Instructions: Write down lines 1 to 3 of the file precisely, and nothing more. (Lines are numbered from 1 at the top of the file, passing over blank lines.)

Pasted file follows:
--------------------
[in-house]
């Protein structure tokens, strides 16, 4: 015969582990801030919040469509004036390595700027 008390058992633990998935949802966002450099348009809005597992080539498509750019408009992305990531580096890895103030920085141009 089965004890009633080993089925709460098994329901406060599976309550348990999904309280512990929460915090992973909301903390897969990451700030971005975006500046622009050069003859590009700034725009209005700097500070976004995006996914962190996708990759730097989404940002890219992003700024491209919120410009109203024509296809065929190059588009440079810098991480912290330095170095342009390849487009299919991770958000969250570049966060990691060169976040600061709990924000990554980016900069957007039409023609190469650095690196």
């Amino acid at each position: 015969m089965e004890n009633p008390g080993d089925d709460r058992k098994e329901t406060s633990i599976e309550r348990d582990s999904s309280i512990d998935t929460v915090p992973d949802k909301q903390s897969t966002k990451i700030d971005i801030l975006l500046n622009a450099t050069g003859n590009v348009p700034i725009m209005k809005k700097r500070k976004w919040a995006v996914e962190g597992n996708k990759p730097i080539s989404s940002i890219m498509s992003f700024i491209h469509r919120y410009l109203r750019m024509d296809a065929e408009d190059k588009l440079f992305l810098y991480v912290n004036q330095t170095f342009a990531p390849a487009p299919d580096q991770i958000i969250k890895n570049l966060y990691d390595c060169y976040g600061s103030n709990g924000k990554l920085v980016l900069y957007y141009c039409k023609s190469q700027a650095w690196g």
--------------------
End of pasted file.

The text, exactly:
[in-house]
């Protein structure tokens, strides 16, 4: 015969582990801030919040469509004036390595700027 008390058992633990998935949802966002450099348009809005597992080539498509750019408009992305990531580096890895103030920085141009 089965004890009633080993089925709460098994329901406060599976309550348990999904309280512990929460915090992973909301903390897969990451700030971005975006500046622009050069003859590009700034725009209005700097500070976004995006996914962190996708990759730097989404940002890219992003700024491209919120410009109203024509296809065929190059588009440079810098991480912290330095170095342009390849487009299919991770958000969250570049966060990691060169976040600061709990924000990554980016900069957007039409023609190469650095690196």
């Amino acid at each position: 015969m089965e004890n009633p008390g080993d089925d709460r058992k098994e329901t406060s633990i599976e309550r348990d582990s999904s309280i512990d998935t929460v915090p992973d949802k909301q903390s897969t966002k990451i700030d971005i801030l975006l500046n622009a450099t050069g003859n590009v348009p700034i725009m209005k809005k700097r500070k976004w919040a995006v996914e962190g597992n996708k990759p730097i080539s989404s940002i890219m498509s992003f700024i491209h469509r919120y410009l109203r750019m024509d296809a065929e408009d190059k588009l440079f992305l810098y991480v912290n004036q330095t170095f342009a990531p390849a487009p299919d580096q991770i958000i969250k890895n570049l966060y990691d390595c060169y976040g600061s103030n709990g924000k990554l920085v980016l900069y957007y141009c039409k023609s190469q700027a650095w690196g």